Offshore wind ramped up project build-rates despite the logistical pressures of the pandemic in 2020 while also raising safety standards, a new report has found, with almost 50% more hours-at-work clocked by the sector but the lowest number of accidents in its history.

Data recorded by global safety organisation G+ revealed that despite he higher construction levels the industry’s health and safety perforce “remained resolute”, with the lowest number of ‘high potential incidents’ (HPIs) since 2015, and a 19% reduction in HPIs and injuries from 2019.

Last year also saw the lowest number of ‘recordable’ injuries, with less than 100 occurring for the first time since G+ benchmarking began.

“The real progress industry achieved last year in its safety performance is testament to the hard work of G+ and its members,” said G+ chair and VP of safety, security and sustainability at Equinor Renewables, Tove Lunde.

“While this progress is welcome, G+ is uncompromising in its focus on maintaining industry safety, particularly as we emerge into a post-Covid world and offshore wind capacity continues to expand.”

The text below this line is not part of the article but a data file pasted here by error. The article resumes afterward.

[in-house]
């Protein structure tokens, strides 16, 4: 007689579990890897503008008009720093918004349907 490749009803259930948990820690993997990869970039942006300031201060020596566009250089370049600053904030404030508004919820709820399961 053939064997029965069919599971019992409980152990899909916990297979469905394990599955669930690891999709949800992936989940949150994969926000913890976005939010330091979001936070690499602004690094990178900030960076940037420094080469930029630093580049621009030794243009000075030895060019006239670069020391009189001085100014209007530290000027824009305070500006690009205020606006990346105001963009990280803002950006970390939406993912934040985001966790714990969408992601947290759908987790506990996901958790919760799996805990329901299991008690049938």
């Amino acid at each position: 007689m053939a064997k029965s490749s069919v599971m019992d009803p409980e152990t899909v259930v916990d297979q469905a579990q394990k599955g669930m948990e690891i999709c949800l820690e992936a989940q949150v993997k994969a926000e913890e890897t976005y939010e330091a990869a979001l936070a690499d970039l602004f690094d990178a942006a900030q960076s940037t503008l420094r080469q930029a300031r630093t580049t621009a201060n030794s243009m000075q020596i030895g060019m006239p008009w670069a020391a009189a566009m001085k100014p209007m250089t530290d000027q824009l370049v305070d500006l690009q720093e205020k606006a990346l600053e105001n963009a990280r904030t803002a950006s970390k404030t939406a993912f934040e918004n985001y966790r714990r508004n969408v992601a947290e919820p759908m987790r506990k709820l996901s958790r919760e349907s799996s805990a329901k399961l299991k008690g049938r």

Nick Wayth chief executive of the Energy Institute (EI), home to the G+ secretariat and developer of the Toolbox software used to provide ‘incident lessons’ to the organisation’s member companies, added: “As the deployment of offshore wind soars, we must always have the safety of the growing workforce as the main priority.

“Working in marine environments and at height pose a particular challenge, so this new data is reassuring.

“The EI is particularly pleased this past year to start bringing the incident data to life through Toolbox, our web app which puts bitesize incident lessons in the hands of those on the front line who need it.”

G+ member companies hand in incident data on a quarterly basis, which is then anonymised for analysis by the EI.